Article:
Of An Age film is a tender and romantic Melburnian treat

A Serbian ballroom dancer experiences an unexpected and intense 24-hour romance with a friend's older brother, in this unique and extremely touching film by Goran Stolevski.

Of An Age is a rare gem: a uniquely Australian dramatic feature that doesn’t succumb to tired soap-opera cliché or cringe humour. With this incredibly affecting queer coming-of-age story, director and writer Goran Stolevski has secured his place as the most interesting Australian director in years, and an auteur to watch out for.

From the opening scene of the lonely and despairing Nikola (Elias Anton), sitting atop the hills of power-line infested Watsonia, to the juxtaposition of the young Ebony (Hattie Hook, in her first feature role) passed out on an Altona beach in 1999, we know we’re in for a Melburnian treat.

Read: Goran Stolevski, director: ‘It’s surreal to be opening MIFF 2022’

Act One: 1999

The teenage Ebony is in a pickle: having drunk too much the previous night, she’s awoken in a mystery town miles from home, with no way to get back. Oh, and her VCE dance final is in two hours. After relaying this information via payphone to her dance partner Nikola, the two soon realise that there’s only one person who can help them: Ebony’s older brother Adam (Thom Greene), who has the day off – and more importantly, has a car.

After this disaster of a road trip brings them together for the first time, Adam and Nikola (who prefers going by the more anglicised ‘Kol’) discover they have a lot more in common than they first thought. Favourite authors, favourite movies, favourite music, and, surprisingly for Kol, a burgeoning queer crush.

Of An Age is not just uniquely Melburnian, but uniquely suburban in its depiction of 1990s public schools, local civic centres, ethnic households, and fluorescent-lit shopping centres – in a way that only someone who lived it could pull off. In this sense, Stolevski is as authentic as they come, writing from well within his wheelhouse as a Macedonian-Australian man whose own memories of growing up as a queer teen in the 90s inspired the screenplay.

It’s funny, it’s heartbreaking, and most of all it’s relatable to anyone who’s experienced first love – the kind that knocks you off your feet and turns your small, dull suburban world into something big, exciting and colourful.

The least romantic place in the world

When we interviewed him for ScreenHub, Stolevski said that he liked the idea of making a romantic film ‘in the least-romantic place in the world,’ which for him meant suburban Melbourne in 1999. The film came together relatively quickly, and all while dealing with the COVID-19 lockdowns.

Taking that into consideration, and the fact that all three lead actors are relatively unknown, Of An Age is a real marvel. Somehow the cast and crew manage to take the least romantic place in the world and turn it into a fascinating, buzzing canvas for one of the most romantic stories I’ve ever seen to unfold.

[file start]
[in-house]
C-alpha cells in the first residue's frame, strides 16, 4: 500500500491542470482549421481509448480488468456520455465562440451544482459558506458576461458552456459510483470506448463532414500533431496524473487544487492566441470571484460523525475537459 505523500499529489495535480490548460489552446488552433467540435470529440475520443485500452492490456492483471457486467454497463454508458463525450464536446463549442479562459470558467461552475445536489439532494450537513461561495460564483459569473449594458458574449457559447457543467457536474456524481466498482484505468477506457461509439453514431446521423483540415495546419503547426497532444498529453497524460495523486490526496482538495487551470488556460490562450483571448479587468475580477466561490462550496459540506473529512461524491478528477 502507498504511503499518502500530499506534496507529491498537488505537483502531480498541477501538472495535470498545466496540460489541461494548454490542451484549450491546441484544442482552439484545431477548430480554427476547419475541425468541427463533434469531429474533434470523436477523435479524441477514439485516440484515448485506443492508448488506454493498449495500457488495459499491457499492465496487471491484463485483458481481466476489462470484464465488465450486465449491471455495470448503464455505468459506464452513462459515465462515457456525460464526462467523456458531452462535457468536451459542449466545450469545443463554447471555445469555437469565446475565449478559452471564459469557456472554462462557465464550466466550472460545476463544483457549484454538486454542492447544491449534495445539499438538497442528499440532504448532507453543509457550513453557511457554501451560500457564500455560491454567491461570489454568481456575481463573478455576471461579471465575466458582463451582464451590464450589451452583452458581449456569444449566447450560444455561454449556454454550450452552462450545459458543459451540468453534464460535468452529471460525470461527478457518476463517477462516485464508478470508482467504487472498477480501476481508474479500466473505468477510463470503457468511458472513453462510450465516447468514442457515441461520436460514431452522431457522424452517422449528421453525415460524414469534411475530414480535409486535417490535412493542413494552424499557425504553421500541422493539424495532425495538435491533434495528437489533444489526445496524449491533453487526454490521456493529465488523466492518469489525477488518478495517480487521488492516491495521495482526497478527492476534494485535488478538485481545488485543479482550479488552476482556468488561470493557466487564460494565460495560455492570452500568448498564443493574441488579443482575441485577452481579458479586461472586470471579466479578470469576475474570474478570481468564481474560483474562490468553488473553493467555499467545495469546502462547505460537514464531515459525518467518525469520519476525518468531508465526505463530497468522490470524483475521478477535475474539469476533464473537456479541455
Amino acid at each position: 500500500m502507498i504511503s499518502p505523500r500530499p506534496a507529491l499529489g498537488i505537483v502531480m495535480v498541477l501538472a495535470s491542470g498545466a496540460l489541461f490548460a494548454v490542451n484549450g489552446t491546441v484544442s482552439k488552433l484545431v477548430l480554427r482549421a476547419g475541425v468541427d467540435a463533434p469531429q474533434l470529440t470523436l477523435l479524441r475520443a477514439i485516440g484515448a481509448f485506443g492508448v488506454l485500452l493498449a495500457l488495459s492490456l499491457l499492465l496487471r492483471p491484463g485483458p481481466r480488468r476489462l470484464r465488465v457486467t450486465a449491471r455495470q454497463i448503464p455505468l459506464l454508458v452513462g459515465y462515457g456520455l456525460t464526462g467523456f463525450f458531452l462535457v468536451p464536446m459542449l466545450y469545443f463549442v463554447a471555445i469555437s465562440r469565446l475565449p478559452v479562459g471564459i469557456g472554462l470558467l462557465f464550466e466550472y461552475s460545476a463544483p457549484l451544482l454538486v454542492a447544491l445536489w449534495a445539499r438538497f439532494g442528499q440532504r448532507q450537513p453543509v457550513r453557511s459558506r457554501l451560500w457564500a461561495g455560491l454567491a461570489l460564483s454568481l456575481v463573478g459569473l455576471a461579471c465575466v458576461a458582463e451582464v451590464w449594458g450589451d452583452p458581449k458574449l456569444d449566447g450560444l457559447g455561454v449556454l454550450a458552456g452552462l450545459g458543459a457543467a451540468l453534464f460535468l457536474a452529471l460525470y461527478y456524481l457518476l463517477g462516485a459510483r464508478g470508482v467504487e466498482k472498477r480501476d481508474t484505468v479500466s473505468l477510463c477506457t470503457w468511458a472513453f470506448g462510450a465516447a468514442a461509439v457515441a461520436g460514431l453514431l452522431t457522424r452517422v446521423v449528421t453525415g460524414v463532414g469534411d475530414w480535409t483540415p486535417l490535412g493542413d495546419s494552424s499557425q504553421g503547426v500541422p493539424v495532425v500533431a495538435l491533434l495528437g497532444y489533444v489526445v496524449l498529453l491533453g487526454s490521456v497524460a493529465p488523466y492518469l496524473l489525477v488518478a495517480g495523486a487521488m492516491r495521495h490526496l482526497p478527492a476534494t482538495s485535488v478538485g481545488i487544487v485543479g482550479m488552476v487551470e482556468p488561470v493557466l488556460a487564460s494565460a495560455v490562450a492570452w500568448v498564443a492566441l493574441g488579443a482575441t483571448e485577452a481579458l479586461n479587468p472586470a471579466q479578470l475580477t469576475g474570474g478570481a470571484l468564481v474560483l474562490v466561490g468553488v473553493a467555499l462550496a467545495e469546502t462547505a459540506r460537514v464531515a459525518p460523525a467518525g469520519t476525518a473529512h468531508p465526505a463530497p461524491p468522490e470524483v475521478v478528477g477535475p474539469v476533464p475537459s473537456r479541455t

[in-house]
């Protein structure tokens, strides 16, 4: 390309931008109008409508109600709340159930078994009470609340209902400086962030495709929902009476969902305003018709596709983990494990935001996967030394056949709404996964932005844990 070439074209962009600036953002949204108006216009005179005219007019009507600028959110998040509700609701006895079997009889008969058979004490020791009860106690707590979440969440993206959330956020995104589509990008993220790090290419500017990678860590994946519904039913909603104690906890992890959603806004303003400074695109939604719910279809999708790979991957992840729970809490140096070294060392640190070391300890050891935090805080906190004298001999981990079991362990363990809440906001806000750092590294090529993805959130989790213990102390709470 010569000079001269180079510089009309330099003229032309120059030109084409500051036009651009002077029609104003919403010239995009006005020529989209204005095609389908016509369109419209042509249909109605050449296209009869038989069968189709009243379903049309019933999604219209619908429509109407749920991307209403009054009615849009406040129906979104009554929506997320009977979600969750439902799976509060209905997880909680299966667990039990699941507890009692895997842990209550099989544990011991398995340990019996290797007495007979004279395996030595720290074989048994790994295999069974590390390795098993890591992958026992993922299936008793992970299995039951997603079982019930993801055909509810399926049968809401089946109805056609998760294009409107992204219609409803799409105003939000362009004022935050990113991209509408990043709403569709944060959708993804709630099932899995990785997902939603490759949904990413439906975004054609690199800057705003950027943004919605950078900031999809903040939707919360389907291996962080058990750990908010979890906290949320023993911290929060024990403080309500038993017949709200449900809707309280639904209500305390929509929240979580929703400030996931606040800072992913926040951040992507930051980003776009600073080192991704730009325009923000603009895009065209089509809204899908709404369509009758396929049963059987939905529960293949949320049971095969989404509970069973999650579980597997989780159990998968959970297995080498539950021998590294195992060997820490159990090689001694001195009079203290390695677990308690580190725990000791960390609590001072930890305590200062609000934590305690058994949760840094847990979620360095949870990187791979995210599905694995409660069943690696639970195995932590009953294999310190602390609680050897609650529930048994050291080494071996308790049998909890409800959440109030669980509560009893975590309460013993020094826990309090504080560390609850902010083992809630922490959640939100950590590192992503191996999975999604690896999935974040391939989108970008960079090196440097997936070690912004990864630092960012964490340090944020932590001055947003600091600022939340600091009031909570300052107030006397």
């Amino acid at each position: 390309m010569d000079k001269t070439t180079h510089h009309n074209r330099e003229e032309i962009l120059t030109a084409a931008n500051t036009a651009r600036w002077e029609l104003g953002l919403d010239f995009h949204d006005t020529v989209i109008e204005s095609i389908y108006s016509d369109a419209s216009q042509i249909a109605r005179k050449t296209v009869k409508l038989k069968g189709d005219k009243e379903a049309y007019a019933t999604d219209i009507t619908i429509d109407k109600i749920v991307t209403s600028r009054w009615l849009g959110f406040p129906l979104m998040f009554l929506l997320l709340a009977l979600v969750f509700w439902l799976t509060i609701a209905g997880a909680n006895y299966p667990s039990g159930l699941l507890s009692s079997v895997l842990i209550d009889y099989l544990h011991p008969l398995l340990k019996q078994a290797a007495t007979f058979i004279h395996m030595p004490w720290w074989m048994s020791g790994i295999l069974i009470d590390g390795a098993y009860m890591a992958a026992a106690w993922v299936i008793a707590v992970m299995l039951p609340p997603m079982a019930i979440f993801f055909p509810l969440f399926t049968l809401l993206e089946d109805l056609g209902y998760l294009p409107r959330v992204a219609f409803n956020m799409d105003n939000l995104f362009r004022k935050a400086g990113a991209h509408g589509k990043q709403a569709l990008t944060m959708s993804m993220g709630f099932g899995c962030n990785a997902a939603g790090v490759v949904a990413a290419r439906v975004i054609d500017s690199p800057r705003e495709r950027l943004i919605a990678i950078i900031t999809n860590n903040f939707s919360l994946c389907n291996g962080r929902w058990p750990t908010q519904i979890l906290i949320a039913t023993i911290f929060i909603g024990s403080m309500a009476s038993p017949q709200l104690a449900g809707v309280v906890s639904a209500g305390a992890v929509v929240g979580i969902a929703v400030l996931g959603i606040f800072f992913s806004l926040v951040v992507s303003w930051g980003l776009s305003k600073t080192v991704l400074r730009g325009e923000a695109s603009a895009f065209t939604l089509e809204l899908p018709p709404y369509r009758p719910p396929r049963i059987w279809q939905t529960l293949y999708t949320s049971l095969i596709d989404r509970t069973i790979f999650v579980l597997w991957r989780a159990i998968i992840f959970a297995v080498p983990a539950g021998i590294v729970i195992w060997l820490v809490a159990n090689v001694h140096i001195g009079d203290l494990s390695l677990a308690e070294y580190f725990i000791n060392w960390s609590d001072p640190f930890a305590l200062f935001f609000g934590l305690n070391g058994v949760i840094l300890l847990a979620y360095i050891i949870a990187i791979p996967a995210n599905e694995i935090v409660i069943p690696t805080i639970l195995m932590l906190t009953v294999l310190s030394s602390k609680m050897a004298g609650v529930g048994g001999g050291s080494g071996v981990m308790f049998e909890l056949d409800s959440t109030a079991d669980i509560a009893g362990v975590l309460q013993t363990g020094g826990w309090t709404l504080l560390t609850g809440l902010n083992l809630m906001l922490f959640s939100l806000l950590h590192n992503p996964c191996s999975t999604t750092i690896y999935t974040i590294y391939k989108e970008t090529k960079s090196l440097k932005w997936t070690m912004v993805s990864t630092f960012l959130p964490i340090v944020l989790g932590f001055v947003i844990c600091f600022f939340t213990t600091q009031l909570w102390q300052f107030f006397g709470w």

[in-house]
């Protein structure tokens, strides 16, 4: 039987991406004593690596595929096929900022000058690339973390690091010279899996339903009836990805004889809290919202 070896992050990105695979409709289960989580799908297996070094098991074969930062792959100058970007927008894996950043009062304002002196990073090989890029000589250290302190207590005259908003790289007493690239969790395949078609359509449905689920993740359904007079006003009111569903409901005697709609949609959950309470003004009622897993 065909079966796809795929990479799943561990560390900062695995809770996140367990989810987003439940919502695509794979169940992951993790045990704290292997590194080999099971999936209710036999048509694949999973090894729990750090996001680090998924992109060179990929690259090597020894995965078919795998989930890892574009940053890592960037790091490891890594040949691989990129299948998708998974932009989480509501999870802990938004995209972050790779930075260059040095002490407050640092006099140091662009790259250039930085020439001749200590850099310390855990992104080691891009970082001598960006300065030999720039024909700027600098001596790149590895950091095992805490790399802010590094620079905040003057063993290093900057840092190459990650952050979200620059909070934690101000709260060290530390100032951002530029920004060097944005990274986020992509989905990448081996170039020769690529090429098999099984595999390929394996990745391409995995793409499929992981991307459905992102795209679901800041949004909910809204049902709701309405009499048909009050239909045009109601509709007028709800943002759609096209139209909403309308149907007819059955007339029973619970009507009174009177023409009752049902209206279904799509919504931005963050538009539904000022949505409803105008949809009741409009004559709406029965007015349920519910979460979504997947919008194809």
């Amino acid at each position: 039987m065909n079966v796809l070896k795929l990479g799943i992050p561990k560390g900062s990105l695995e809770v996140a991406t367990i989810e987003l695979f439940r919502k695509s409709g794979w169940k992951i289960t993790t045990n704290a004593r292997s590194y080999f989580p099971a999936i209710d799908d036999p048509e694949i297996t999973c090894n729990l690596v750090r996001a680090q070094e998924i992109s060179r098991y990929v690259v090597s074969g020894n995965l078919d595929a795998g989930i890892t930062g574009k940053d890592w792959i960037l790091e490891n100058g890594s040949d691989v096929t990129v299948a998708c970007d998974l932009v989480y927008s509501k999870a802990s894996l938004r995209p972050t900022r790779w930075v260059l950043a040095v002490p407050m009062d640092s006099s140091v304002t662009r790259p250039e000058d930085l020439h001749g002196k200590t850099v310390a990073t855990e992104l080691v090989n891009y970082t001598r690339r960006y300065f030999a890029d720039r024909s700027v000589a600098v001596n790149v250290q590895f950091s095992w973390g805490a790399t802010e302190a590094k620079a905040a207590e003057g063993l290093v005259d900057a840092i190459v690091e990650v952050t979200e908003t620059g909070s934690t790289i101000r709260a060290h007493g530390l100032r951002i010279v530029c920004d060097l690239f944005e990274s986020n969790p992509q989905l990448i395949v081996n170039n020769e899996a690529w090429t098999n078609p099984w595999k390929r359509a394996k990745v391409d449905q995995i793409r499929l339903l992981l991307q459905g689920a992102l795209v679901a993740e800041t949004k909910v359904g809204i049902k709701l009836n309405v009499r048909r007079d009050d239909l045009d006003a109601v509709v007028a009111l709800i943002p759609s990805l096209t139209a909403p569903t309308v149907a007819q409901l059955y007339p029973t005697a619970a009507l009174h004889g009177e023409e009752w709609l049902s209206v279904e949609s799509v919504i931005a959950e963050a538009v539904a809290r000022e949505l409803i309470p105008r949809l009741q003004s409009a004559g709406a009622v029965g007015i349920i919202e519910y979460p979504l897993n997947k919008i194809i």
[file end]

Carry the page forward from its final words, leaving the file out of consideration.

The script is tight, and full of references that will make Australian audiences hum in recognition and not in embarassment. Thom Greene and Elias Anton have a palpable chemistry onscreen that gets you invested straight away, and Hattie Hook shines as the comedic relief. Nowhere does the film fall prey to stereotype, despite edging so close to it with its themes of gay love, conservative immigrant families, and drug-fueled teenage parties.

When the film jumps forward ten years, as friends and lovers reunite in 2010s Melbourne, the story’s grip doesn’t loosen, instead remaining just as tension-filled and hopeful: only this time with a lot more baggage.

Not enough can be said as well about Matthew Chuang’s cinematography for helping to pull it all off. From the tight close-ups of the young men gazing at each other, to the frantic hand-held shots when Kol and Ebony are trying to make their dance final, to the twilight-lit wide-shots up on the Watsonia hills – which play host to many of the film’s most tender moments – this film is beautiful to look at.

Stolevski also edited the film, which essentially means he was in control of the story from start to finish. It’s a rare talent that can write, direct, and edit an unpretentious, teen-years inspired flick, but I’m pleased to say he nails it.

Part coming of age, part queer awakening, part love letter to Melbourne’s dull – but never static – suburbia, Of An Age is destined to become a fast favourite for the film lovers of Australia.

Of An Age opens in cinemas nationwide from 23 March


5 out of 5 stars



Format: Movie



Silvi Vann-Wall is a journalist, podcaster, and filmmaker. They joined ScreenHub as Film Content Lead in 2022. Twitter: @SilviReports